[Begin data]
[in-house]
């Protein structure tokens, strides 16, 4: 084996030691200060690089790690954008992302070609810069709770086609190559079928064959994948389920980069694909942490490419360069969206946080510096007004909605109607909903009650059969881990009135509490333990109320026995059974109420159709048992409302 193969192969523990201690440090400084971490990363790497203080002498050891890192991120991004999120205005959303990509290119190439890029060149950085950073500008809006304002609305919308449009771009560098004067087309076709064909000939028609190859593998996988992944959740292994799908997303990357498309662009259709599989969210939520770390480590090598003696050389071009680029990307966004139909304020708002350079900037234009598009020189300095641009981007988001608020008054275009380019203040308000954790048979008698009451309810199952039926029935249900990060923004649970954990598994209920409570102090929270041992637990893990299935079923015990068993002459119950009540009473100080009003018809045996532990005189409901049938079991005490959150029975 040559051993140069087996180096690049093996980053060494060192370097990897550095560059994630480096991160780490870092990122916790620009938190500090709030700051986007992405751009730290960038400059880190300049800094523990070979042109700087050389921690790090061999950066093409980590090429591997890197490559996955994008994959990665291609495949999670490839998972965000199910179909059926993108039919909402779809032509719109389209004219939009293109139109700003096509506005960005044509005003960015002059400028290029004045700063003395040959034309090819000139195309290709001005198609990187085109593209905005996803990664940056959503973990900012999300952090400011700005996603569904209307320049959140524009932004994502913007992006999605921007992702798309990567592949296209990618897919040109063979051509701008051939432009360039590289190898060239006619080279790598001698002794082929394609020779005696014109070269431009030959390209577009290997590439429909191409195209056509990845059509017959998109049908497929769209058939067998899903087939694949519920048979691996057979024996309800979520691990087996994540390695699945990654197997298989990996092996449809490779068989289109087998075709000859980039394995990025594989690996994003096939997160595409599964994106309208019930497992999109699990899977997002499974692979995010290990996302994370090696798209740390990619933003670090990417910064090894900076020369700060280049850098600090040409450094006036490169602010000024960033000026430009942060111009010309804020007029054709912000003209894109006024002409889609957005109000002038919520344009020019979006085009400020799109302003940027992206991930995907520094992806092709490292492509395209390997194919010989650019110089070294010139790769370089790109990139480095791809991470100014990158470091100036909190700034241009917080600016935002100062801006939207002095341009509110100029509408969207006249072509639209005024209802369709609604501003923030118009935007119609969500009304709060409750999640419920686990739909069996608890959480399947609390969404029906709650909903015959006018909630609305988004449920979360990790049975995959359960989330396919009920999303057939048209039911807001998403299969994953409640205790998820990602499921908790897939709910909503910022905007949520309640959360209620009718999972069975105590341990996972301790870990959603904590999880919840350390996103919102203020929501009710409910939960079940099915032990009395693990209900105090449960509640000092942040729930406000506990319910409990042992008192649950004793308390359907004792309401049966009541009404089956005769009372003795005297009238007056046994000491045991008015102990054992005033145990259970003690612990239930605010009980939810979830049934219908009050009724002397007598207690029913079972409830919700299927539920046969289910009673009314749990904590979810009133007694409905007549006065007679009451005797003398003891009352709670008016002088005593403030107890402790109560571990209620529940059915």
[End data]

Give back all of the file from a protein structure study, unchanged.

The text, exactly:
[in-house]
């Protein structure tokens, strides 16, 4: 084996030691200060690089790690954008992302070609810069709770086609190559079928064959994948389920980069694909942490490419360069969206946080510096007004909605109607909903009650059969881990009135509490333990109320026995059974109420159709048992409302 193969192969523990201690440090400084971490990363790497203080002498050891890192991120991004999120205005959303990509290119190439890029060149950085950073500008809006304002609305919308449009771009560098004067087309076709064909000939028609190859593998996988992944959740292994799908997303990357498309662009259709599989969210939520770390480590090598003696050389071009680029990307966004139909304020708002350079900037234009598009020189300095641009981007988001608020008054275009380019203040308000954790048979008698009451309810199952039926029935249900990060923004649970954990598994209920409570102090929270041992637990893990299935079923015990068993002459119950009540009473100080009003018809045996532990005189409901049938079991005490959150029975 040559051993140069087996180096690049093996980053060494060192370097990897550095560059994630480096991160780490870092990122916790620009938190500090709030700051986007992405751009730290960038400059880190300049800094523990070979042109700087050389921690790090061999950066093409980590090429591997890197490559996955994008994959990665291609495949999670490839998972965000199910179909059926993108039919909402779809032509719109389209004219939009293109139109700003096509506005960005044509005003960015002059400028290029004045700063003395040959034309090819000139195309290709001005198609990187085109593209905005996803990664940056959503973990900012999300952090400011700005996603569904209307320049959140524009932004994502913007992006999605921007992702798309990567592949296209990618897919040109063979051509701008051939432009360039590289190898060239006619080279790598001698002794082929394609020779005696014109070269431009030959390209577009290997590439429909191409195209056509990845059509017959998109049908497929769209058939067998899903087939694949519920048979691996057979024996309800979520691990087996994540390695699945990654197997298989990996092996449809490779068989289109087998075709000859980039394995990025594989690996994003096939997160595409599964994106309208019930497992999109699990899977997002499974692979995010290990996302994370090696798209740390990619933003670090990417910064090894900076020369700060280049850098600090040409450094006036490169602010000024960033000026430009942060111009010309804020007029054709912000003209894109006024002409889609957005109000002038919520344009020019979006085009400020799109302003940027992206991930995907520094992806092709490292492509395209390997194919010989650019110089070294010139790769370089790109990139480095791809991470100014990158470091100036909190700034241009917080600016935002100062801006939207002095341009509110100029509408969207006249072509639209005024209802369709609604501003923030118009935007119609969500009304709060409750999640419920686990739909069996608890959480399947609390969404029906709650909903015959006018909630609305988004449920979360990790049975995959359960989330396919009920999303057939048209039911807001998403299969994953409640205790998820990602499921908790897939709910909503910022905007949520309640959360209620009718999972069975105590341990996972301790870990959603904590999880919840350390996103919102203020929501009710409910939960079940099915032990009395693990209900105090449960509640000092942040729930406000506990319910409990042992008192649950004793308390359907004792309401049966009541009404089956005769009372003795005297009238007056046994000491045991008015102990054992005033145990259970003690612990239930605010009980939810979830049934219908009050009724002397007598207690029913079972409830919700299927539920046969289910009673009314749990904590979810009133007694409905007549006065007679009451005797003398003891009352709670008016002088005593403030107890402790109560571990209620529940059915």